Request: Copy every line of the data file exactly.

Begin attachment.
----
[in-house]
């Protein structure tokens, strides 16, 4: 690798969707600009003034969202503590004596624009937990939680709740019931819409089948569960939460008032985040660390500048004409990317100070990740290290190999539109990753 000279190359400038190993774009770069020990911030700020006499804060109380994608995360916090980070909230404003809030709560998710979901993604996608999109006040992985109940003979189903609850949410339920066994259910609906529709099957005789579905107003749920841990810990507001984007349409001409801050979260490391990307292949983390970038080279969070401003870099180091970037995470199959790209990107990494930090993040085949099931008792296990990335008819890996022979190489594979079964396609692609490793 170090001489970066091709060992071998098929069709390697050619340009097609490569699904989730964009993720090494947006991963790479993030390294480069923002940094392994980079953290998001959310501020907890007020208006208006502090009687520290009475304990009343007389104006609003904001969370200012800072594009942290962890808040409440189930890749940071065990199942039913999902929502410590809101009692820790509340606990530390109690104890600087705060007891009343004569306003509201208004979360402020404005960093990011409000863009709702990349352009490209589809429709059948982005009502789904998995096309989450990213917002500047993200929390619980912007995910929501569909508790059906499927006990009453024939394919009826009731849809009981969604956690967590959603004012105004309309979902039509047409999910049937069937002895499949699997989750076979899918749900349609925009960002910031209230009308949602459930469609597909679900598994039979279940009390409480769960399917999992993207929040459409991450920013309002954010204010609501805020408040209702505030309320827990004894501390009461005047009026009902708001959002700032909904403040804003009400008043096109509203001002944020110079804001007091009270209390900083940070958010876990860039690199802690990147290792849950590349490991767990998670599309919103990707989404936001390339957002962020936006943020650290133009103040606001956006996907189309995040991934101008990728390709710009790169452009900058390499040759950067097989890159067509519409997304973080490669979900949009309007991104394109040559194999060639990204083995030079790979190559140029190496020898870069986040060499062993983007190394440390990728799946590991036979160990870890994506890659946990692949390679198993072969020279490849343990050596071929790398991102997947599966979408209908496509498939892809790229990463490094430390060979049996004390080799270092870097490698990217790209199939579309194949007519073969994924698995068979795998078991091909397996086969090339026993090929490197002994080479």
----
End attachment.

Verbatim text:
[in-house]
């Protein structure tokens, strides 16, 4: 690798969707600009003034969202503590004596624009937990939680709740019931819409089948569960939460008032985040660390500048004409990317100070990740290290190999539109990753 000279190359400038190993774009770069020990911030700020006499804060109380994608995360916090980070909230404003809030709560998710979901993604996608999109006040992985109940003979189903609850949410339920066994259910609906529709099957005789579905107003749920841990810990507001984007349409001409801050979260490391990307292949983390970038080279969070401003870099180091970037995470199959790209990107990494930090993040085949099931008792296990990335008819890996022979190489594979079964396609692609490793 170090001489970066091709060992071998098929069709390697050619340009097609490569699904989730964009993720090494947006991963790479993030390294480069923002940094392994980079953290998001959310501020907890007020208006208006502090009687520290009475304990009343007389104006609003904001969370200012800072594009942290962890808040409440189930890749940071065990199942039913999902929502410590809101009692820790509340606990530390109690104890600087705060007891009343004569306003509201208004979360402020404005960093990011409000863009709702990349352009490209589809429709059948982005009502789904998995096309989450990213917002500047993200929390619980912007995910929501569909508790059906499927006990009453024939394919009826009731849809009981969604956690967590959603004012105004309309979902039509047409999910049937069937002895499949699997989750076979899918749900349609925009960002910031209230009308949602459930469609597909679900598994039979279940009390409480769960399917999992993207929040459409991450920013309002954010204010609501805020408040209702505030309320827990004894501390009461005047009026009902708001959002700032909904403040804003009400008043096109509203001002944020110079804001007091009270209390900083940070958010876990860039690199802690990147290792849950590349490991767990998670599309919103990707989404936001390339957002962020936006943020650290133009103040606001956006996907189309995040991934101008990728390709710009790169452009900058390499040759950067097989890159067509519409997304973080490669979900949009309007991104394109040559194999060639990204083995030079790979190559140029190496020898870069986040060499062993983007190394440390990728799946590991036979160990870890994506890659946990692949390679198993072969020279490849343990050596071929790398991102997947599966979408209908496509498939892809790229990463490094430390060979049996004390080799270092870097490698990217790209199939579309194949007519073969994924698995068979795998078991091909397996086969090339026993090929490197002994080479």